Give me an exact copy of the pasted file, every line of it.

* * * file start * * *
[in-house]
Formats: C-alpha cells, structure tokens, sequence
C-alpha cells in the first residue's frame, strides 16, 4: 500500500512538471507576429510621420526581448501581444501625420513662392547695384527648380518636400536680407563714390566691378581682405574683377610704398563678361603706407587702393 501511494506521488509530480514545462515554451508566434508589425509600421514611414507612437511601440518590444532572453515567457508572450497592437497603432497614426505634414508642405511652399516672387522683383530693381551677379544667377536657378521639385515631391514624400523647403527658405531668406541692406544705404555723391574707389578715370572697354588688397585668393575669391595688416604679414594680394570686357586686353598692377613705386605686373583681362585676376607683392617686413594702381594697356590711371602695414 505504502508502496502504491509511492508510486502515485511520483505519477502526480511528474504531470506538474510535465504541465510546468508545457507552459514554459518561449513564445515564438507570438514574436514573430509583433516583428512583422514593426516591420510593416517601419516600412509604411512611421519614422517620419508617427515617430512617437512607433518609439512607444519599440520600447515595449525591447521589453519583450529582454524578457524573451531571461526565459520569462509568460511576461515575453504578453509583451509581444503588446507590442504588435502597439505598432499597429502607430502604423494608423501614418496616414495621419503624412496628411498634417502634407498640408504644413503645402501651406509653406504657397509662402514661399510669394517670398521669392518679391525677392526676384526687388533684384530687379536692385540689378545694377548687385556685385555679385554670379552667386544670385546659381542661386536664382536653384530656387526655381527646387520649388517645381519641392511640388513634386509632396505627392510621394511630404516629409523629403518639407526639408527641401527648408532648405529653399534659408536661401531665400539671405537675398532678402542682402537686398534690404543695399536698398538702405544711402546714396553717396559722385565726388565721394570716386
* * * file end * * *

[in-house]
Formats: C-alpha cells, structure tokens, sequence
C-alpha cells in the first residue's frame, strides 16, 4: 500500500512538471507576429510621420526581448501581444501625420513662392547695384527648380518636400536680407563714390566691378581682405574683377610704398563678361603706407587702393 501511494506521488509530480514545462515554451508566434508589425509600421514611414507612437511601440518590444532572453515567457508572450497592437497603432497614426505634414508642405511652399516672387522683383530693381551677379544667377536657378521639385515631391514624400523647403527658405531668406541692406544705404555723391574707389578715370572697354588688397585668393575669391595688416604679414594680394570686357586686353598692377613705386605686373583681362585676376607683392617686413594702381594697356590711371602695414 505504502508502496502504491509511492508510486502515485511520483505519477502526480511528474504531470506538474510535465504541465510546468508545457507552459514554459518561449513564445515564438507570438514574436514573430509583433516583428512583422514593426516591420510593416517601419516600412509604411512611421519614422517620419508617427515617430512617437512607433518609439512607444519599440520600447515595449525591447521589453519583450529582454524578457524573451531571461526565459520569462509568460511576461515575453504578453509583451509581444503588446507590442504588435502597439505598432499597429502607430502604423494608423501614418496616414495621419503624412496628411498634417502634407498640408504644413503645402501651406509653406504657397509662402514661399510669394517670398521669392518679391525677392526676384526687388533684384530687379536692385540689378545694377548687385556685385555679385554670379552667386544670385546659381542661386536664382536653384530656387526655381527646387520649388517645381519641392511640388513634386509632396505627392510621394511630404516629409523629403518639407526639408527641401527648408532648405529653399534659408536661401531665400539671405537675398532678402542682402537686398534690404543695399536698398538702405544711402546714396553717396559722385565726388565721394570716386